What is the significance of Aurat March in Pakistan?

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By: Areeba Saeed in Lahore

“Chadar aur Chaar Diwari” and other conservative expressions have long been used to characterize Pakistan’s patriarchal society. A generation of women, however, is contesting this narrative by calling for their freedoms and rights.

In Pakistan, women were never safe enough to travel alone, wear clothes according to their desires, etc. The recent incident of Ichrra, in which a woman was harassed by the crowd just because she was wearing a dress with Arabic calligraphy. ASP Shehrbano is a national hero when she saves that girl from that crowd.

According to the World Economic Forum’s 2021 Global Gender Gap Report, Pakistan is placed 153rd out of 156 countries. The Human Rights Commission of Pakistan reports that 47% of married women have suffered sexual abuse, including rape, and 90% of women have endured domestic violence of some kind at the hands of their husbands or families.

The first aurat march was held in 2018. The literacy rate of women in Pakistan is 51.8%. Apart from this, there needs to be more women in businesses. There are only 1 percent of the women entrepreneurs in Pakistan.

Each year, on Women’s Day, Aurat March is inaugurated in Pakistan to address the issue of women’s inequality. There would be rallies in Pakistan in different cities like Karachi, Lahore, and Islamabad. They all have their separate mottos.

Karachities are demanding the rights for home-based workers, protection for minorities, restoration of democracy, safe hostels for women (cis and trans), trans men, khawaja siras, and non-binary people, the escalating hate campaign against the khawaja sira community, and most importantly an end to end to Baloch genocide and enforced disappearances.

The theme for Lahore’s march is Siyasat, Muzahamat aur Azadi [politics, resistance, and freedom], in which they are demanding 5% women’s nomination on general seats for all political parties, true democracy within political parties, equitable resource distribution, and representation for all federative units, called for the rejection of all proposed bills violating the dignity and privacy of the transgender and khwaja sira community and many more. They have also asked their participants to wear red and black to represent that grief and hope can coexist.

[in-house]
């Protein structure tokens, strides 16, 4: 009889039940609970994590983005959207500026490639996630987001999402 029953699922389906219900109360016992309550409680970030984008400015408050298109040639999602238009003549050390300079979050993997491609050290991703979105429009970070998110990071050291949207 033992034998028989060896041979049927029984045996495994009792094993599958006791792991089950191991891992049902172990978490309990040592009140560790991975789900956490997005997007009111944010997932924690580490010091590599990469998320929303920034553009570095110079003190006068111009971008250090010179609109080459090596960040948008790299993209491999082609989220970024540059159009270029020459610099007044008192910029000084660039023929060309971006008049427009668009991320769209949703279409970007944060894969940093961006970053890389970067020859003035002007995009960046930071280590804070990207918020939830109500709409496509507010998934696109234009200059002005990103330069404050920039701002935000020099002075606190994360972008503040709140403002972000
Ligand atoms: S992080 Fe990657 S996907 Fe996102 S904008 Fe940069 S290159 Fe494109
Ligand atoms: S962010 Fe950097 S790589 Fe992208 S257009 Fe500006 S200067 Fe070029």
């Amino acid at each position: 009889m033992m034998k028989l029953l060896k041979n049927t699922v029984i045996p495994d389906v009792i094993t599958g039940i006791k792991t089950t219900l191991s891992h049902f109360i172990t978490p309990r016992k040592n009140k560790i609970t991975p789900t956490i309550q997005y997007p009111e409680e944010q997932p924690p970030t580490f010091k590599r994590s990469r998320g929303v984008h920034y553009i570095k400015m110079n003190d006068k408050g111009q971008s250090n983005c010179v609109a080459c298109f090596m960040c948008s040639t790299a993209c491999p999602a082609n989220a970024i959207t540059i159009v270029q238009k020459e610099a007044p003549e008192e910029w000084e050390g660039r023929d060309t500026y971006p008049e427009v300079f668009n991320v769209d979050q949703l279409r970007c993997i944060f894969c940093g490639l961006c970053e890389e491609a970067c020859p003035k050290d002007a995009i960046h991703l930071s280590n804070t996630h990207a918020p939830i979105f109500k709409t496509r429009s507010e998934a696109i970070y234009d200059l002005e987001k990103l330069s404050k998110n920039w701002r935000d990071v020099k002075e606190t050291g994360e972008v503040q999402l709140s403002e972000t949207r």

In Islamabad, they have the motto to end forced disappearances, Promote hope and world peace, end gender-based patriarchal violence, Improve access to universal education and healthcare, end period poverty, and many other issues.

Pakistan has had notable advancements in the safeguarding of women. The Gender Management Information System (GMIS), the Protection Against Harassment of Women at Workplace Bill 2009, and the Gender Reform Action Program (GRAP), which promotes gender equality Anti-Honor Killing Act of 2016; Anti-Rape Law (Criminal Law Amendment) Act of 2016.

The main reason for gender inequality in Pakistan is the lack of education, not only in men but also in women. Women of Pakistan have accepted the patriarchy of Pakistan, and they don’t even know that they are marginalized in this society. Not only women, there’s a need to educate the men of our country too. They need to understand women’s rights, not just social but also their religious rights. It is important to provide proper information to women regarding their Property rights, maternal health, the right to public spaces, equal pay, and educational opportunities for girls.

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